The Battle of Blair Mountain in 1921 in southern West Virginia was the largest civil insurrection since the Civil War and the largest labor rebellion in American history. Former West Virginia journalist Topper Sherwood, who now calls Berlin his home, has written a novel titled “Carla Rising,” inspired by the remarkable events of that time. Listen to “Mountain State of Mind” podcast interview with Sherwood about the inspiration for the novel.
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The podcast is a companion multimedia piece to a review of “Carla Rising” by Paul Nyden in the May 15, 2016 issue of the Charleston Gazette-Mail. Below is an excerpt from that review. Click on the link below to read the full review:
Carla Rising,” by Topper Sherwood
Martinsburg, W.Va.: Appalachian Editions, 2015
312 pages. Paperback, $16.99.
By PAUl NYDEN
For the Charleston Gazette-Mail
“Carla Rising” is an engaging novel about labor unrest that sparked the 1921 Battle of Blair Mountain, one of the most famous confrontations in American labor history.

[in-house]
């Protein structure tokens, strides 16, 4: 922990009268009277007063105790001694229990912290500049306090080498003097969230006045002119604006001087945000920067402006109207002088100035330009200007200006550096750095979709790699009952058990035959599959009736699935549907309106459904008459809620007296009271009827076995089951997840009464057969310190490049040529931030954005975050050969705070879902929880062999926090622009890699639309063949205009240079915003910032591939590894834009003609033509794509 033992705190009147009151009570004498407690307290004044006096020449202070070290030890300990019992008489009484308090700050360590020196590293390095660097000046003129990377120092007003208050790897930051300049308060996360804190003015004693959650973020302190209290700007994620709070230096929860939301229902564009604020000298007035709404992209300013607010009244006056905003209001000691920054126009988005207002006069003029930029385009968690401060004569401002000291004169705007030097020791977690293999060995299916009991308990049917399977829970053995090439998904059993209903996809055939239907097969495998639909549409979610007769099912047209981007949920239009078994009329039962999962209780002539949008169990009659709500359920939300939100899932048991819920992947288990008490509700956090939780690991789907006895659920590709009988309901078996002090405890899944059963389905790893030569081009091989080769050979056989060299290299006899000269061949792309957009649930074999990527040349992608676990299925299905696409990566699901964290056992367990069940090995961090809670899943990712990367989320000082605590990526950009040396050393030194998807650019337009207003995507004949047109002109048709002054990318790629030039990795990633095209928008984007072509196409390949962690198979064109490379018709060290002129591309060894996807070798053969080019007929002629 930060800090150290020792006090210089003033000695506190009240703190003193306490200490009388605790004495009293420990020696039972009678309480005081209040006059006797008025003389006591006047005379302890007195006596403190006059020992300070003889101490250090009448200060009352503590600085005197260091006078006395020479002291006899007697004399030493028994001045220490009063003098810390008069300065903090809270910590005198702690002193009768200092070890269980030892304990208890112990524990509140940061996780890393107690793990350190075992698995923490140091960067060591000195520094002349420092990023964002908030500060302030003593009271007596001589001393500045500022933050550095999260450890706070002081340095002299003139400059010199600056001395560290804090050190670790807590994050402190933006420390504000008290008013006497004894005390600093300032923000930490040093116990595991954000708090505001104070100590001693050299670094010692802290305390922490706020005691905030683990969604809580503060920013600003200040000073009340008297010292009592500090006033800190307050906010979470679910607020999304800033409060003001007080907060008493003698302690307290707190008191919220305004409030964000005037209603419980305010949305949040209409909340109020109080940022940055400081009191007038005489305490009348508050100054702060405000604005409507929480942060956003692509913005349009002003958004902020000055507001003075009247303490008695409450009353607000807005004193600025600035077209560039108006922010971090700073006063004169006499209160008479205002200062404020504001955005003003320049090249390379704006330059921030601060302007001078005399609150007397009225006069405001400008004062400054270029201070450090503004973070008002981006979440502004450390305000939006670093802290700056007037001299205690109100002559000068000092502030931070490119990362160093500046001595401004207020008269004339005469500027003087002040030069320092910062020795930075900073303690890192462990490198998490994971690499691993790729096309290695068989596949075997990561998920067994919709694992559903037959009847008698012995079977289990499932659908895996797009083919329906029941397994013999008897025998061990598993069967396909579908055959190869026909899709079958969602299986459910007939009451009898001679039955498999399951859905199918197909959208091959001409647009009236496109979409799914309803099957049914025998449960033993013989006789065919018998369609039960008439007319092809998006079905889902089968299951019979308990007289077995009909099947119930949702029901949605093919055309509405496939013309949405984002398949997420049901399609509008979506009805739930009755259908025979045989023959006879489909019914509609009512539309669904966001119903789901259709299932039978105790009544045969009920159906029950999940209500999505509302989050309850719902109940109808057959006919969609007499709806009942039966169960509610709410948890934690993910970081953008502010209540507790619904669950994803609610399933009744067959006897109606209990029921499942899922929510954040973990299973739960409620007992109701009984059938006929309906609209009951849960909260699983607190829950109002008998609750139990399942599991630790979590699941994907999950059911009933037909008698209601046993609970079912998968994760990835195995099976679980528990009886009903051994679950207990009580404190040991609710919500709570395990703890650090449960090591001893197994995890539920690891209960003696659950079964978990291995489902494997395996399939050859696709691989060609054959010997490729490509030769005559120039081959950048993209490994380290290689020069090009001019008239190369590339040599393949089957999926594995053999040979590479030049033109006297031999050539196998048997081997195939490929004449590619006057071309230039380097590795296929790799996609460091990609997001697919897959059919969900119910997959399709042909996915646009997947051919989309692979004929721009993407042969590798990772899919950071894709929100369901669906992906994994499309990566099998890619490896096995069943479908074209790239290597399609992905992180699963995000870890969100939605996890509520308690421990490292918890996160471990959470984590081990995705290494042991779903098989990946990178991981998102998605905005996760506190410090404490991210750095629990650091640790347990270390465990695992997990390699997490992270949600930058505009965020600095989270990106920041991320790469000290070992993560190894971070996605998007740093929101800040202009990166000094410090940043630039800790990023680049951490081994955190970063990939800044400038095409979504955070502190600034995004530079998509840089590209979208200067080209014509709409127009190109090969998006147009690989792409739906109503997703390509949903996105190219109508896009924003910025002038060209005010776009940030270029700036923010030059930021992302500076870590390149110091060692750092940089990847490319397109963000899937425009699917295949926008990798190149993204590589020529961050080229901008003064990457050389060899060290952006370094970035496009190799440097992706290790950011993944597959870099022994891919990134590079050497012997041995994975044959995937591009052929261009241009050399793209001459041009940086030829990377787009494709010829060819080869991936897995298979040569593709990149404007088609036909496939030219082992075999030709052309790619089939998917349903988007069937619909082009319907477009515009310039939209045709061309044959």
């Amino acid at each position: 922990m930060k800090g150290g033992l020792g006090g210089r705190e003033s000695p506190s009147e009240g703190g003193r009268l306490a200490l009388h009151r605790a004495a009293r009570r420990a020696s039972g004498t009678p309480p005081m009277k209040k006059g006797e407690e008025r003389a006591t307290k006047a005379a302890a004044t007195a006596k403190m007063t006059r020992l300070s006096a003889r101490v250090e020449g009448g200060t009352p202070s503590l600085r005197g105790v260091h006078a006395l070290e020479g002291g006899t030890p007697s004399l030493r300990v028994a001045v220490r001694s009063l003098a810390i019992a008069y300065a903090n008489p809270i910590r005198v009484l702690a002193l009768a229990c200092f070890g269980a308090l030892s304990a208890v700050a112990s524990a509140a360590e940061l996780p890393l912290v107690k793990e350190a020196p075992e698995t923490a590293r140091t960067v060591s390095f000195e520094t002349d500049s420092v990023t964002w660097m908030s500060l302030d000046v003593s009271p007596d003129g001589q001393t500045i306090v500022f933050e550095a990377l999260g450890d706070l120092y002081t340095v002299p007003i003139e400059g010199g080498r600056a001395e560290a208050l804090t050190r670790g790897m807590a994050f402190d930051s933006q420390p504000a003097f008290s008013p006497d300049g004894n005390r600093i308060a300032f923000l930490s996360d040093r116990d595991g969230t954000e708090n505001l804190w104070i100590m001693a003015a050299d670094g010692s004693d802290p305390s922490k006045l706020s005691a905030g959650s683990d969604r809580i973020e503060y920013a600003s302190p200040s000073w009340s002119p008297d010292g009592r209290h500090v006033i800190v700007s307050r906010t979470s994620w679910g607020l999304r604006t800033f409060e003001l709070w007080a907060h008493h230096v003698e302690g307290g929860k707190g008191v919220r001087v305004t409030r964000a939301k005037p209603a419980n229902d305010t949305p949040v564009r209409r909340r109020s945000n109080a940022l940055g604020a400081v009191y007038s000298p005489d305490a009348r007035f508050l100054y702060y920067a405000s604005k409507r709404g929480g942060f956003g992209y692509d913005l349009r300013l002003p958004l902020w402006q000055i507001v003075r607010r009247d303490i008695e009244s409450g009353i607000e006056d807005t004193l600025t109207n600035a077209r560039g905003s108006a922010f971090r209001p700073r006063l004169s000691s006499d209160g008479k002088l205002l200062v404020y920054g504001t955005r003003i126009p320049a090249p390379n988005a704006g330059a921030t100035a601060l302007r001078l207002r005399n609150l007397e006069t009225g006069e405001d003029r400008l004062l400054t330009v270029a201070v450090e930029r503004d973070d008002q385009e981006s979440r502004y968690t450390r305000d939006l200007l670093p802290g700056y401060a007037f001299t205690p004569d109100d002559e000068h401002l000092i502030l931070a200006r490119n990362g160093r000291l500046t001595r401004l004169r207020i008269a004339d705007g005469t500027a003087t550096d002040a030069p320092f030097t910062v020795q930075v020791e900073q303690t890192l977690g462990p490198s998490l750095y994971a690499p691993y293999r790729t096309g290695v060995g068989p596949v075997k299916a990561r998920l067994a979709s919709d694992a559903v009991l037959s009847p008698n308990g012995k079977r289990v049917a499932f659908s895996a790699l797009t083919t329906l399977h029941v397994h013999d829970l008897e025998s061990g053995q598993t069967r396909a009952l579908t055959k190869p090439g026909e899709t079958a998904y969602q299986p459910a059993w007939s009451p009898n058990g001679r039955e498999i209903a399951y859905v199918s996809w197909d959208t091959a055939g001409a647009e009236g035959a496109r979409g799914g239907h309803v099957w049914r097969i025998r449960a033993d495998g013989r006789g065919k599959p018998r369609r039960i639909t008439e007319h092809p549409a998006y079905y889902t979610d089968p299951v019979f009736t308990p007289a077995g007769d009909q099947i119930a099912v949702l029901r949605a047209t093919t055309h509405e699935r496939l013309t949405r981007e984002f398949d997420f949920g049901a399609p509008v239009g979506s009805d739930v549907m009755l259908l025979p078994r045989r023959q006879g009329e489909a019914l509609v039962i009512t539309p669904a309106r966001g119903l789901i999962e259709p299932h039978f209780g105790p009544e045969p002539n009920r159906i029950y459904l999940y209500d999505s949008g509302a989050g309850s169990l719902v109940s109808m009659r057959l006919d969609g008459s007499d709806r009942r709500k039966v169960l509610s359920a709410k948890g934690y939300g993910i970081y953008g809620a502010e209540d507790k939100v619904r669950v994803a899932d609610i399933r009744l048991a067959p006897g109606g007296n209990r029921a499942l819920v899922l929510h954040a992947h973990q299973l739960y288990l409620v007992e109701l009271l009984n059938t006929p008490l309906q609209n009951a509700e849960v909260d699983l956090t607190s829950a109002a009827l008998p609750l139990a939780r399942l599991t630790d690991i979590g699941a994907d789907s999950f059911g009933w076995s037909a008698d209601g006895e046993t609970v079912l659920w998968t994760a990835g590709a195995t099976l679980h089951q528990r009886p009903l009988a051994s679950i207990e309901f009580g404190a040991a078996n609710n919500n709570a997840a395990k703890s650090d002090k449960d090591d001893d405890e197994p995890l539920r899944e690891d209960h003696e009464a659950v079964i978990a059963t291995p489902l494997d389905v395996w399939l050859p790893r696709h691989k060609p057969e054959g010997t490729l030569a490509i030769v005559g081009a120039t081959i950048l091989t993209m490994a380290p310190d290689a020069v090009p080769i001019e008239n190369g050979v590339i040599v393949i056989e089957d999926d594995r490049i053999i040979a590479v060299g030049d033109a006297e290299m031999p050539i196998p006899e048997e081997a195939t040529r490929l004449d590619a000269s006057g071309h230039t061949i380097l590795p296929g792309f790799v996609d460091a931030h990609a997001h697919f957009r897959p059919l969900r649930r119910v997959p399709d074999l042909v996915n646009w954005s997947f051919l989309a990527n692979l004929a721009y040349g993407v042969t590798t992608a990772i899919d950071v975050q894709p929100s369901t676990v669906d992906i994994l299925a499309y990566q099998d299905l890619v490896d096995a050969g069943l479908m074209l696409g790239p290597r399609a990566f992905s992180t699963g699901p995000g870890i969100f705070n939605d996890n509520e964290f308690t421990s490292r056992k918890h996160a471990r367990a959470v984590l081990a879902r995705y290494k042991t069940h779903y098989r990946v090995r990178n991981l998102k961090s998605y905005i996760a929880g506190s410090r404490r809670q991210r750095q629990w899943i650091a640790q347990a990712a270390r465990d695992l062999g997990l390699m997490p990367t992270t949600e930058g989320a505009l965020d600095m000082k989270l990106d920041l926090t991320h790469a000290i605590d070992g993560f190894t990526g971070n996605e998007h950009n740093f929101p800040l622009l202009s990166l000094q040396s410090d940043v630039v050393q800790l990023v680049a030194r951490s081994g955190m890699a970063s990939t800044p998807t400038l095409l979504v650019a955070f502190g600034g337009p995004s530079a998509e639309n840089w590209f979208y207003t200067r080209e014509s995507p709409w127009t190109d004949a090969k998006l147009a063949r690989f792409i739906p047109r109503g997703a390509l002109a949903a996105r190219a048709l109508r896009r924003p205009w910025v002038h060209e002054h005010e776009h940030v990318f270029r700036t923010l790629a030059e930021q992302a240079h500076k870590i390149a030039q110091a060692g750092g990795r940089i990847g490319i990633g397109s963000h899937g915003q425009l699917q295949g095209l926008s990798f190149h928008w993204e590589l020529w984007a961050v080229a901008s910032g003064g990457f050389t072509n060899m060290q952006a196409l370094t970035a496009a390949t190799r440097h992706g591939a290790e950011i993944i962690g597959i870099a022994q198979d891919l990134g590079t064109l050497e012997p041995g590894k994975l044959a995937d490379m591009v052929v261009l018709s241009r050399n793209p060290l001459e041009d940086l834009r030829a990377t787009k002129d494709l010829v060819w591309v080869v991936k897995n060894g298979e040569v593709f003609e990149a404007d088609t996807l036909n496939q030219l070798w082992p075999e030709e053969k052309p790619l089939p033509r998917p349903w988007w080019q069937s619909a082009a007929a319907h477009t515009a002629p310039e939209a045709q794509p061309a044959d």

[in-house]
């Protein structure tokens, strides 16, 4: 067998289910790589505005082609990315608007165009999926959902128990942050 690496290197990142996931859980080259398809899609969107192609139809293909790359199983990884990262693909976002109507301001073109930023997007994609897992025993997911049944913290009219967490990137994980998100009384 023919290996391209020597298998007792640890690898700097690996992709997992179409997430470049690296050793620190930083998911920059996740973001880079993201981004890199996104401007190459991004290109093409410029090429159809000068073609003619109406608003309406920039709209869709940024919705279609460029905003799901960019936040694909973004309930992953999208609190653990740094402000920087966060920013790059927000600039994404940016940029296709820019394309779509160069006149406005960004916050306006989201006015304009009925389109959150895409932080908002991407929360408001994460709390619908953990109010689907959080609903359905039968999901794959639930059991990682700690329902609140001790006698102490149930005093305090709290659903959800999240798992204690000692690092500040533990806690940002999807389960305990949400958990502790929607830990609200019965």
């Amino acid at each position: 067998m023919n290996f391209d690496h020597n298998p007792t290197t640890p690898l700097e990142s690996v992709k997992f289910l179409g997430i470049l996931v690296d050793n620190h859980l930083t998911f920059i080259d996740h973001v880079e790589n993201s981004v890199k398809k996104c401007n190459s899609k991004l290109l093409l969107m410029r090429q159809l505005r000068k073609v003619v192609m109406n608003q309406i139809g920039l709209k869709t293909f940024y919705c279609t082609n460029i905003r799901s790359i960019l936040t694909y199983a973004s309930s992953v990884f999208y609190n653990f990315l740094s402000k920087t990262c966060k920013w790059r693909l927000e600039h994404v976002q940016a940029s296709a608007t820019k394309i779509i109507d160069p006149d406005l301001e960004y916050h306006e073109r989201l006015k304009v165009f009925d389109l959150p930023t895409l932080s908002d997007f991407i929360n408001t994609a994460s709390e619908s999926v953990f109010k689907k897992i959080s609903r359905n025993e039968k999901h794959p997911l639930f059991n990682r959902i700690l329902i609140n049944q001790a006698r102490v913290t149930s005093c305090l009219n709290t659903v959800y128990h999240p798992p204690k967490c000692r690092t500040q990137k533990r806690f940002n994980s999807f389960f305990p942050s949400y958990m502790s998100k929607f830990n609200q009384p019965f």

The battle was waged in company towns and across mountainsides in Logan and Boone counties. Many striking coal miners, evicted from their homes by company guards, created tent colonies and marched toward Logan, headed toward a confrontation with thousands of county sheriffs, private mine guards and strikebreakers backed by coal operators.
Topper Sherwood’s novel is filled with fascinating stories about the personal debates which undoubtedly took place. “Carla Rising” — focused on a female character of that name — delves into the intense internal conflicts on both sides of the long, often violent union-company conflict.
Between Aug. 25 and Sept. 2, 1921, more than 10,000 union coal miners battled local law enforcement officers and coal company guards along Blair Mountain Ridge. It was the largest armed conflict in American labor history.
Coal miners first gathered in the town of Marmet near the Kanawha River to start their long march to help unionize mines in Logan and Mingo counties. More than a million rounds were fired during the historic battle, which ended only after 2,500 federal troops and a squadron of bomber planes were ordered in by President Warren Harding …